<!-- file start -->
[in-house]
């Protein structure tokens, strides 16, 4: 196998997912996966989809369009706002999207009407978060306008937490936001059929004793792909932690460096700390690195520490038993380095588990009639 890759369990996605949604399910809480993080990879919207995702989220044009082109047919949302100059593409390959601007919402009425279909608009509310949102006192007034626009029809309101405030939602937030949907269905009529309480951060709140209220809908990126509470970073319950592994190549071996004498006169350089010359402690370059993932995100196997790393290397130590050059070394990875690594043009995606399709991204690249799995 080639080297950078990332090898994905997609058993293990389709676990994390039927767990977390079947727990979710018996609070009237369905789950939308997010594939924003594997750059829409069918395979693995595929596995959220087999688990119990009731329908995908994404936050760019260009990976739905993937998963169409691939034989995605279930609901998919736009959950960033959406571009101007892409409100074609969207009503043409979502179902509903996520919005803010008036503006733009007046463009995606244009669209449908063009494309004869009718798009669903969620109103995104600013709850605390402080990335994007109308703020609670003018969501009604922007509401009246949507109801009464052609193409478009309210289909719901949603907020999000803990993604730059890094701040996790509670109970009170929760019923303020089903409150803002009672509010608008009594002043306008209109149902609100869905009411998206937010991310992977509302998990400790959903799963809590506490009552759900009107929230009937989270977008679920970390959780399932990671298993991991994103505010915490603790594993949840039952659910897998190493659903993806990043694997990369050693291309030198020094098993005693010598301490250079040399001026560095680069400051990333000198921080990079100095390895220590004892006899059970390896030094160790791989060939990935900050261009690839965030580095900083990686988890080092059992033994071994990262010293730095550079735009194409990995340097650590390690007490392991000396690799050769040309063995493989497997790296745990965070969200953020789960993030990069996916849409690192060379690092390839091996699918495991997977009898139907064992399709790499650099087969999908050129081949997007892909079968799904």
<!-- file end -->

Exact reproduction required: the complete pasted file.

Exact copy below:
[in-house]
């Protein structure tokens, strides 16, 4: 196998997912996966989809369009706002999207009407978060306008937490936001059929004793792909932690460096700390690195520490038993380095588990009639 890759369990996605949604399910809480993080990879919207995702989220044009082109047919949302100059593409390959601007919402009425279909608009509310949102006192007034626009029809309101405030939602937030949907269905009529309480951060709140209220809908990126509470970073319950592994190549071996004498006169350089010359402690370059993932995100196997790393290397130590050059070394990875690594043009995606399709991204690249799995 080639080297950078990332090898994905997609058993293990389709676990994390039927767990977390079947727990979710018996609070009237369905789950939308997010594939924003594997750059829409069918395979693995595929596995959220087999688990119990009731329908995908994404936050760019260009990976739905993937998963169409691939034989995605279930609901998919736009959950960033959406571009101007892409409100074609969207009503043409979502179902509903996520919005803010008036503006733009007046463009995606244009669209449908063009494309004869009718798009669903969620109103995104600013709850605390402080990335994007109308703020609670003018969501009604922007509401009246949507109801009464052609193409478009309210289909719901949603907020999000803990993604730059890094701040996790509670109970009170929760019923303020089903409150803002009672509010608008009594002043306008209109149902609100869905009411998206937010991310992977509302998990400790959903799963809590506490009552759900009107929230009937989270977008679920970390959780399932990671298993991991994103505010915490603790594993949840039952659910897998190493659903993806990043694997990369050693291309030198020094098993005693010598301490250079040399001026560095680069400051990333000198921080990079100095390895220590004892006899059970390896030094160790791989060939990935900050261009690839965030580095900083990686988890080092059992033994071994990262010293730095550079735009194409990995340097650590390690007490392991000396690799050769040309063995493989497997790296745990965070969200953020789960993030990069996916849409690192060379690092390839091996699918495991997977009898139907064992399709790499650099087969999908050129081949997007892909079968799904």